May 25, 2001 11:00 pm

Sen. James Jeffords of Vermont announced this week he will be leaving the Republican Party to become an independent. At the same time, Jeffords plans to align himself with the Democratic Party. This gives control of the U.S. Senate to the Democrats for the first time since the 1994 elections. Already Democrats are saying the move will change how things operate in Washington, changing the legislative agenda and who is selected to the federal court.

We would urge Democrats to be careful how they act and what they say as Jeffords goes forward with his plan. For much of the last half of the 20th century, the Democrats controlled the legislative branch of the federal government.

So at least controlling the Senate should not mean a lot to the average American. The Republicans will continue to control the House and the White House, while a more conservative Supreme Court is still seated. What could happen with the Democrats taking command of the Senate is a lot of gridlock and the American taxpayers left wondering who really cares about them.

Another thing to remember is that ever since the presidential elections, Democrats have been courting many prospective candidates to run against sitting Republican senators, since there was such a narrow margin to seize control of the Senate. Democratic Minority Leader Sen. Tom Daschle of South Dakota was urging outgoing Oregon Gov. John Kitzhaber to run against Sen. Gordon Smith, a Republican. The narrow margin of control in the Senate will remain an issue.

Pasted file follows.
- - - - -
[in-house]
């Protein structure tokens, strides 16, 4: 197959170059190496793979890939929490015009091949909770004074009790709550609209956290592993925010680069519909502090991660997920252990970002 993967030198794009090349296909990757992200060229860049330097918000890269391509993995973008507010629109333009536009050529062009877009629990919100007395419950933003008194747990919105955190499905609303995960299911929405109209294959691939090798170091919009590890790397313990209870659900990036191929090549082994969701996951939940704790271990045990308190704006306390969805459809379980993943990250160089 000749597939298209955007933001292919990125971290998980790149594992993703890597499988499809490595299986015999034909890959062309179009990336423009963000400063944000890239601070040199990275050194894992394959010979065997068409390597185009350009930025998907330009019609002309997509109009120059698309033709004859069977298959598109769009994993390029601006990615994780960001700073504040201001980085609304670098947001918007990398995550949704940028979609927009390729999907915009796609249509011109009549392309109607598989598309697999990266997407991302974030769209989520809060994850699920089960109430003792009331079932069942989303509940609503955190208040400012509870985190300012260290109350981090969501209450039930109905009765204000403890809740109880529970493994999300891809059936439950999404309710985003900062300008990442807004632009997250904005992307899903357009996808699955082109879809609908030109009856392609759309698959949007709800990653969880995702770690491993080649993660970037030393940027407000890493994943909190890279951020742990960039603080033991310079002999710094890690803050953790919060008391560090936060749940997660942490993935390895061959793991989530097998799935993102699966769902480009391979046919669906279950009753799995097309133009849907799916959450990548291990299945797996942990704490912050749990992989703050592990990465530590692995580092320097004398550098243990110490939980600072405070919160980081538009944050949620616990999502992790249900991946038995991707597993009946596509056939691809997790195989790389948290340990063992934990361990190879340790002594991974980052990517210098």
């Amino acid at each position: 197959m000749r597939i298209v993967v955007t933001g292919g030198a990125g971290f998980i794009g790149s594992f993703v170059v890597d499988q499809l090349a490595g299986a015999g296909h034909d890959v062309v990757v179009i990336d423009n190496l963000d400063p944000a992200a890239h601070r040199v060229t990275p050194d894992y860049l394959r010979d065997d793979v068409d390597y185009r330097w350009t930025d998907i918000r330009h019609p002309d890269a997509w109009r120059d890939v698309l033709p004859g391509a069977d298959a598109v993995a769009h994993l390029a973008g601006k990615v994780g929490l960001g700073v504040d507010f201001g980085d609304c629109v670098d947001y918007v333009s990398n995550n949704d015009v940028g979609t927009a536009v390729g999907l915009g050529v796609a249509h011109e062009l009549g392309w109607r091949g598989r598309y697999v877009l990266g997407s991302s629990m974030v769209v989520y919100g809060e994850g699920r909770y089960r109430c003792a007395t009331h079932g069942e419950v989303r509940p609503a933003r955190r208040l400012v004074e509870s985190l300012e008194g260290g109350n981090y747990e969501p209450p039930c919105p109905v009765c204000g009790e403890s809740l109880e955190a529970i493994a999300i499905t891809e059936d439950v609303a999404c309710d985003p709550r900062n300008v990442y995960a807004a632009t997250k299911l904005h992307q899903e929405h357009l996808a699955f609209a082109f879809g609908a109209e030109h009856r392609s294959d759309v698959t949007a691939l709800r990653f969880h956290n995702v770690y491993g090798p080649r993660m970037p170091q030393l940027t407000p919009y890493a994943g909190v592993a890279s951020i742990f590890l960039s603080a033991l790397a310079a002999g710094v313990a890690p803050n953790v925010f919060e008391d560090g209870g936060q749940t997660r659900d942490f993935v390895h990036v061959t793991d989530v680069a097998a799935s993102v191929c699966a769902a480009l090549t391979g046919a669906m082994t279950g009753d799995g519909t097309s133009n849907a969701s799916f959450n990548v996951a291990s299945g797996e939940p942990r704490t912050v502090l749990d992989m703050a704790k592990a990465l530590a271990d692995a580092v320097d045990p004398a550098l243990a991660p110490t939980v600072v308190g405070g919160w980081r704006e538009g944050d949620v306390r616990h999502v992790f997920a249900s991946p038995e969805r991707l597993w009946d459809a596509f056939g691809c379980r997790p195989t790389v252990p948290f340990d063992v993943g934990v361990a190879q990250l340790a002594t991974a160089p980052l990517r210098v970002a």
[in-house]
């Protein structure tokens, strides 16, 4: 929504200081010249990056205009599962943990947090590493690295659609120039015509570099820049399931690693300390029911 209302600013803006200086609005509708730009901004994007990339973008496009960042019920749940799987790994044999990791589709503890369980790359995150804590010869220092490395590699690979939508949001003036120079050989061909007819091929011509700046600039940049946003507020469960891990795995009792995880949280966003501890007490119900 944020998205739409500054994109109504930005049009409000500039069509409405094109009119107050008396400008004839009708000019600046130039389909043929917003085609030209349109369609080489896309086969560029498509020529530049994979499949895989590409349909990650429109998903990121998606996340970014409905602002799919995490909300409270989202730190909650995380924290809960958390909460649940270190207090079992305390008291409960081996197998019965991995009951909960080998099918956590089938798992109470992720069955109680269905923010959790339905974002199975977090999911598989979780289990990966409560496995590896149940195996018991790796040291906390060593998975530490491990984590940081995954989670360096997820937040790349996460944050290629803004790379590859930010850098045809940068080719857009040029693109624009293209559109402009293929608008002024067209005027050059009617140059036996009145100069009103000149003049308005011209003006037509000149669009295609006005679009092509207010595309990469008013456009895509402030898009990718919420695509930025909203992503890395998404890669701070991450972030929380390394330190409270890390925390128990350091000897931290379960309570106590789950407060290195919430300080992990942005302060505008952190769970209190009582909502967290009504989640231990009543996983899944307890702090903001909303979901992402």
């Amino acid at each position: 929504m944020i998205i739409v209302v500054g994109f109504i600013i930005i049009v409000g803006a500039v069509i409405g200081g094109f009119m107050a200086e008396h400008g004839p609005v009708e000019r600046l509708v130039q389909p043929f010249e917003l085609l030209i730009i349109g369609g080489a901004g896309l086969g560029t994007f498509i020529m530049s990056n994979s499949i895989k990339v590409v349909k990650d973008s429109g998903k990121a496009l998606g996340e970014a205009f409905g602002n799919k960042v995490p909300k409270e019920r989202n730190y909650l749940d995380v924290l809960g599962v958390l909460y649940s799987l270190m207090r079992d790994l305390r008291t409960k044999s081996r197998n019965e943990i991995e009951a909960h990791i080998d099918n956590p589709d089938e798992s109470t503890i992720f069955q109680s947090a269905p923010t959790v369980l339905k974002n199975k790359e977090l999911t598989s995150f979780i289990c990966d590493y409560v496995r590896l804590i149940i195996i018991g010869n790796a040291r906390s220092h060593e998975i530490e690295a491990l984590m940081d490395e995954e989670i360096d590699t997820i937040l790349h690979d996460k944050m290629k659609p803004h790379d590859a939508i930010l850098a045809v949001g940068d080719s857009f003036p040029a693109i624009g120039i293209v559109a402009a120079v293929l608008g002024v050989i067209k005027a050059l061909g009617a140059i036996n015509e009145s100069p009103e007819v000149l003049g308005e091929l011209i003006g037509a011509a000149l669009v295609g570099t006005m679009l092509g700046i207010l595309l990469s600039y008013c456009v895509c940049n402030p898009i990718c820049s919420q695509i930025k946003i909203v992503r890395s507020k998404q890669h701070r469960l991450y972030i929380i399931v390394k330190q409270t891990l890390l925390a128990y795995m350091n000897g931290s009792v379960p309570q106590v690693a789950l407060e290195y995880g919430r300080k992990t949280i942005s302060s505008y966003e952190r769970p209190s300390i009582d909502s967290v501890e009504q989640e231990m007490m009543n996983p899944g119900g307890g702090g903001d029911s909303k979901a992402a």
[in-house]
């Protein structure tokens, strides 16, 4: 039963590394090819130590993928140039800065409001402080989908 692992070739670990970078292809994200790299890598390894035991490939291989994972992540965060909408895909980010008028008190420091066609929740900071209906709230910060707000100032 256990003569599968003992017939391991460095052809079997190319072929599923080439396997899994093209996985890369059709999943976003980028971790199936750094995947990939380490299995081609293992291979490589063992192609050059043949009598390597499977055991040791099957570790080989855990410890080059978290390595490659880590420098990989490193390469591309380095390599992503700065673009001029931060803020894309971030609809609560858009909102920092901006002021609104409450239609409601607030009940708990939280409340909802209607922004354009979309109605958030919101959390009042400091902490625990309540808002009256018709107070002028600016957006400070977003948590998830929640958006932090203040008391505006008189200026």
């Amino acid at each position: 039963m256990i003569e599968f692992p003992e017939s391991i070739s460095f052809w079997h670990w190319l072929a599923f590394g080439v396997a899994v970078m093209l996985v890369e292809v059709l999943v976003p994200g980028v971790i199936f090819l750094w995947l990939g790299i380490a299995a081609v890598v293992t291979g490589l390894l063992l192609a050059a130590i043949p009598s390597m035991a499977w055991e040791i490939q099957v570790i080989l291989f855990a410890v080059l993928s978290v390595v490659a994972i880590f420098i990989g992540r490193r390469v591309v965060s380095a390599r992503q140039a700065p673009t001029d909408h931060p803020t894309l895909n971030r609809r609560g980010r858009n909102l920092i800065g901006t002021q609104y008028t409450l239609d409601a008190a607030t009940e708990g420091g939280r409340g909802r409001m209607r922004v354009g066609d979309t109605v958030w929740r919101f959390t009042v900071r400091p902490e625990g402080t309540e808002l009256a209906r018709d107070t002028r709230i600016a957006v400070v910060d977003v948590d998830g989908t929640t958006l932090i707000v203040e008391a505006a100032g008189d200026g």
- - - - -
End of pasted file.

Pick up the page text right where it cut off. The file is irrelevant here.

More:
We would suggest to both Democrats and Republicans that they should learn to work better together when either one controls the Senate or the House. Respecting each other and giving that respect when in committee meetings or on the floor are important. This doesnt mean they always have to agree, but it does make civility important.

Perhaps the Republicans havent taken issues that the public sees as important as seriously as they should. And lest Democrats gloat too much, they were booted out of control in 1994 and that can happen again in 2002.

As for Jeffords, he has crossed a line that will certainly make him a person no one feels they can trust. Maybe Vermonters think its great, but most of us would rather deal with a true blue person of either party than someone who plays the chameleon.


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